Community-based rehabilitation in Jordan

Jordan

The project site is one and a half hours south of the capital Amman, a village area on the edge of the Jordanian desert, home to several Bedouin tribes. The Bedouins are a very traditional and communal society, strongly rooted in their Islamic faith. It is a highly segregated society where, on the whole, the outside world is dominated by men and life at home is taken care of by women. The government runs schools, clinics and other services in the region. However, the quality of these services is considered as insufficient and sometimes substandard. The project therefore addresses discrimination and a lack of opportunities for children with disabilities, i.e. to grow and to develop, to access education and jobs, and to be integrated into society.

Due to negative attitudes and a lack of resources, the needs of these children are often overlooked. However, Operation Mercy's work over the past few years has led to change on a small scale. Operation Mercy hopes and expects that these changes will have increasingly larger impacts and affect society as a whole.

The aim of the project is for rural communities to develop a more welcoming attitude towards disabled people within their community and become a more inclusive society. The work is performed with a local partner – the Al Ro'ya Association for People with Disabilities. On the family level, mothers and other caregivers are trained to carry out rehabilitation measures themselves, so that people with disabilities can gain greater mobility and independence. On the community level, capacity-building is taking place through raising awareness in schools and other public service areas to help them to fulfil their responsibilities towards children with disabilities. Community centres are also the focus of capacity-building measures, where children with disabilities can enjoy activities and time together with others. Local volunteers from Al Ro'ya are trained to run the activities with the children and advocate for them and their families.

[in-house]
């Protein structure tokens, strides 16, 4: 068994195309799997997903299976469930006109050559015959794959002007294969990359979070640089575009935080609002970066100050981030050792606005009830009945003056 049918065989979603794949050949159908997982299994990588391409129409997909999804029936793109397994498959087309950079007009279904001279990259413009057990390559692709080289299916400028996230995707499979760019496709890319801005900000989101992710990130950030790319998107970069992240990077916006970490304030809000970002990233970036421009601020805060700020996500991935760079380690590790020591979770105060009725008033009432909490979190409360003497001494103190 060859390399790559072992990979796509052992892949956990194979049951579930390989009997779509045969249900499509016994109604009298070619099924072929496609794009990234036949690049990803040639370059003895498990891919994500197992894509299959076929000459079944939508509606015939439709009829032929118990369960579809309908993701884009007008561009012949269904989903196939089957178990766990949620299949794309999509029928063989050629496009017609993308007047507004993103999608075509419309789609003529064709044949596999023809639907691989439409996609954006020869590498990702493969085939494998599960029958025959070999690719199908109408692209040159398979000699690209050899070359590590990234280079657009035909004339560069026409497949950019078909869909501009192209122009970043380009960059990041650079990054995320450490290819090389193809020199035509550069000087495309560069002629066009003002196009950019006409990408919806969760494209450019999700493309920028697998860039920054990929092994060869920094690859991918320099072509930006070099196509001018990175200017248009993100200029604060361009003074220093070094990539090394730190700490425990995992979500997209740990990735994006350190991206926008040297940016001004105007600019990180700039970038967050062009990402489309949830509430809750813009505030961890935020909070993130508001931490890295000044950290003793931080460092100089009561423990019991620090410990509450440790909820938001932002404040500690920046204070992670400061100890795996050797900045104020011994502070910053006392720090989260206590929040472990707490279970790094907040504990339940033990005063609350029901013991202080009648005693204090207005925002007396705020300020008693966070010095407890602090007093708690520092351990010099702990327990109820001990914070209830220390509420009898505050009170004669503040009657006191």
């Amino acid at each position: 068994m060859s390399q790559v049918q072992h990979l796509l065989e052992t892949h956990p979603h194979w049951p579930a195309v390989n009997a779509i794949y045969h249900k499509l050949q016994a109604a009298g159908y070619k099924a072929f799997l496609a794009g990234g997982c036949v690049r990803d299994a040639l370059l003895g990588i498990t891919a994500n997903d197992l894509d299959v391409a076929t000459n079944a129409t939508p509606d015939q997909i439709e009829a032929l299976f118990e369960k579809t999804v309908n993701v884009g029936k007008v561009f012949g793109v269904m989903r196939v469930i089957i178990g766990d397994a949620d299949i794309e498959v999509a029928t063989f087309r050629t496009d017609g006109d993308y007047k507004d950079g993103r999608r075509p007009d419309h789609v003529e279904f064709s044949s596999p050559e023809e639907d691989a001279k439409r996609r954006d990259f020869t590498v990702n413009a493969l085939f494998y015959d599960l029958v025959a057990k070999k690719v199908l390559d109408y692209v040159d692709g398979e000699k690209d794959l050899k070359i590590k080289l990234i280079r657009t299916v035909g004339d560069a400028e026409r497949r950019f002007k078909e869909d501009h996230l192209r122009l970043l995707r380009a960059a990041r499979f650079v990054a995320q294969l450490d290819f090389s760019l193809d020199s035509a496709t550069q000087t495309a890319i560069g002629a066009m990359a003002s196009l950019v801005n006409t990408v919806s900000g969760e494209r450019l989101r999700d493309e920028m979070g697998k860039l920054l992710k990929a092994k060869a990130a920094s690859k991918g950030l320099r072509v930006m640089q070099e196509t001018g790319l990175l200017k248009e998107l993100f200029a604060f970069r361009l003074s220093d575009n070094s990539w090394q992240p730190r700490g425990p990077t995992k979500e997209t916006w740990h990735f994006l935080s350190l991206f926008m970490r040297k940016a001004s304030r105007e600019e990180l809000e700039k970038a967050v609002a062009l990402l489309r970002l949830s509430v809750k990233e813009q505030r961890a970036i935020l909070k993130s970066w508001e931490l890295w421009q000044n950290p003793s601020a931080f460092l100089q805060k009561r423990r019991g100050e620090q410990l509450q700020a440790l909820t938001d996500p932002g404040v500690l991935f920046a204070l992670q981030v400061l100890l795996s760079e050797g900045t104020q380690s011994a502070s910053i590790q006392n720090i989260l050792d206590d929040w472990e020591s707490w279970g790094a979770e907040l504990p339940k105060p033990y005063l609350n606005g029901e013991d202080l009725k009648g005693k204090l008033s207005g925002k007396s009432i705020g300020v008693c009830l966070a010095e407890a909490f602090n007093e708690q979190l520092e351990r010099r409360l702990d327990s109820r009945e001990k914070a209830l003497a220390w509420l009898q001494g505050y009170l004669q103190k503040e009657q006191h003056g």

The project has opened doors to home visits allowing spiritual, physical and emotional needs to be addressed.

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